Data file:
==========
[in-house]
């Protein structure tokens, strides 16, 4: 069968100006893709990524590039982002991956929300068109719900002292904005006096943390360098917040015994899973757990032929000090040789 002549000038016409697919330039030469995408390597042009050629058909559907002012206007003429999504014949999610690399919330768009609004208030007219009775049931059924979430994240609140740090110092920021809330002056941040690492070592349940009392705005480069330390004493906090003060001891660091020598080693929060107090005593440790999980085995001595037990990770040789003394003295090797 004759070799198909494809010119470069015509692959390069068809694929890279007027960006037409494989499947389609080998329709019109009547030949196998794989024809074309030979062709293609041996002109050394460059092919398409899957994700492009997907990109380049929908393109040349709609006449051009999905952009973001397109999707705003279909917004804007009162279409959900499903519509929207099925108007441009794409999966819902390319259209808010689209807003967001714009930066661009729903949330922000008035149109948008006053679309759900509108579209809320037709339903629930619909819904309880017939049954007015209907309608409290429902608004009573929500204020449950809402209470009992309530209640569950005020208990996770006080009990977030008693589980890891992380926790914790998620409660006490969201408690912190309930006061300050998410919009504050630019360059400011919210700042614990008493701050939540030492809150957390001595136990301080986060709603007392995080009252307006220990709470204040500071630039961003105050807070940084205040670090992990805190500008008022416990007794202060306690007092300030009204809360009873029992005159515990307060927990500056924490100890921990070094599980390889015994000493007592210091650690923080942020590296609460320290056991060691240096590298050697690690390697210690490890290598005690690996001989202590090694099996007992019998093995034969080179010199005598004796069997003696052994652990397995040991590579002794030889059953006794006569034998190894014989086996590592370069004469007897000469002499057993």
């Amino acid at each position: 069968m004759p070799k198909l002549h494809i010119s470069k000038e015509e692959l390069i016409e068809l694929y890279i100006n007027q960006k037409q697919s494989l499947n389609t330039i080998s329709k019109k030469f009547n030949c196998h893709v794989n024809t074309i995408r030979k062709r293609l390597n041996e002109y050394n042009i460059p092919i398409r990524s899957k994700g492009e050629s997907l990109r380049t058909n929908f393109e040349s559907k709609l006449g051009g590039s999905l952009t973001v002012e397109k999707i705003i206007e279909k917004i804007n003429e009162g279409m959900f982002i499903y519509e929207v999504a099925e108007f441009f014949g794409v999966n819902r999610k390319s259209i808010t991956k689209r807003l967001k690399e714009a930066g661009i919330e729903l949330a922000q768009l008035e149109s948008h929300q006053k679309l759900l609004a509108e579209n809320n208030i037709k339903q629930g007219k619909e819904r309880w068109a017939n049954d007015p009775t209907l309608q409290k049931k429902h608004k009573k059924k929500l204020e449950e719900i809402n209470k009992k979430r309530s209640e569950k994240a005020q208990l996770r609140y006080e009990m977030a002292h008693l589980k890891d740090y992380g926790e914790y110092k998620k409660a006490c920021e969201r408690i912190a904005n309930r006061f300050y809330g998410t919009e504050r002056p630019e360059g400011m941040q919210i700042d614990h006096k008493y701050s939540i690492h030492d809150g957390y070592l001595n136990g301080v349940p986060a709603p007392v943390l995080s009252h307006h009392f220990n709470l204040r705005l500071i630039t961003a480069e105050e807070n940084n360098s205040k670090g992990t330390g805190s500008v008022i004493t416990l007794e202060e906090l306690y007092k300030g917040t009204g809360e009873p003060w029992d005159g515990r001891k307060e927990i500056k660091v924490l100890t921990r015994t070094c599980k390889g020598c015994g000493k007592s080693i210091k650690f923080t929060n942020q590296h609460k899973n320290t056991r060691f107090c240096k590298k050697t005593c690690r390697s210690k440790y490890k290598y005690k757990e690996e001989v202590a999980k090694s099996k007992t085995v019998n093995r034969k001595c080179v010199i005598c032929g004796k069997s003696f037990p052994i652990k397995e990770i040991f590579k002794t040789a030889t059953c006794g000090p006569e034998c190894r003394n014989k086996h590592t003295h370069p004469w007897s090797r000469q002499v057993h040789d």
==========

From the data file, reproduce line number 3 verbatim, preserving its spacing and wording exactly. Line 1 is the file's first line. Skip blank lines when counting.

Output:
């Amino acid at each position: 069968m004759p070799k198909l002549h494809i010119s470069k000038e015509e692959l390069i016409e068809l694929y890279i100006n007027q960006k037409q697919s494989l499947n389609t330039i080998s329709k019109k030469f009547n030949c196998h893709v794989n024809t074309i995408r030979k062709r293609l390597n041996e002109y050394n042009i460059p092919i398409r990524s899957k994700g492009e050629s997907l990109r380049t058909n929908f393109e040349s559907k709609l006449g051009g590039s999905l952009t973001v002012e397109k999707i705003i206007e279909k917004i804007n003429e009162g279409m959900f982002i499903y519509e929207v999504a099925e108007f441009f014949g794409v999966n819902r999610k390319s259209i808010t991956k689209r807003l967001k690399e714009a930066g661009i919330e729903l949330a922000q768009l008035e149109s948008h929300q006053k679309l759900l609004a509108e579209n809320n208030i037709k339903q629930g007219k619909e819904r309880w068109a017939n049954d007015p009775t209907l309608q409290k049931k429902h608004k009573k059924k929500l204020e449950e719900i809402n209470k009992k979430r309530s209640e569950k994240a005020q208990l996770r609140y006080e009990m977030a002292h008693l589980k890891d740090y992380g926790e914790y110092k998620k409660a006490c920021e969201r408690i912190a904005n309930r006061f300050y809330g998410t919009e504050r002056p630019e360059g400011m941040q919210i700042d614990h006096k008493y701050s939540i690492h030492d809150g957390y070592l001595n136990g301080v349940p986060a709603p007392v943390l995080s009252h307006h009392f220990n709470l204040r705005l500071i630039t961003a480069e105050e807070n940084n360098s205040k670090g992990t330390g805190s500008v008022i004493t416990l007794e202060e906090l306690y007092k300030g917040t009204g809360e009873p003060w029992d005159g515990r001891k307060e927990i500056k660091v924490l100890t921990r015994t070094c599980k390889g020598c015994g000493k007592s080693i210091k650690f923080t929060n942020q590296h609460k899973n320290t056991r060691f107090c240096k590298k050697t005593c690690r390697s210690k440790y490890k290598y005690k757990e690996e001989v202590a999980k090694s099996k007992t085995v019998n093995r034969k001595c080179v010199i005598c032929g004796k069997s003696f037990p052994i652990k397995e990770i040991f590579k002794t040789a030889t059953c006794g000090p006569e034998c190894r003394n014989k086996h590592t003295h370069p004469w007897s090797r000469q002499v057993h040789d």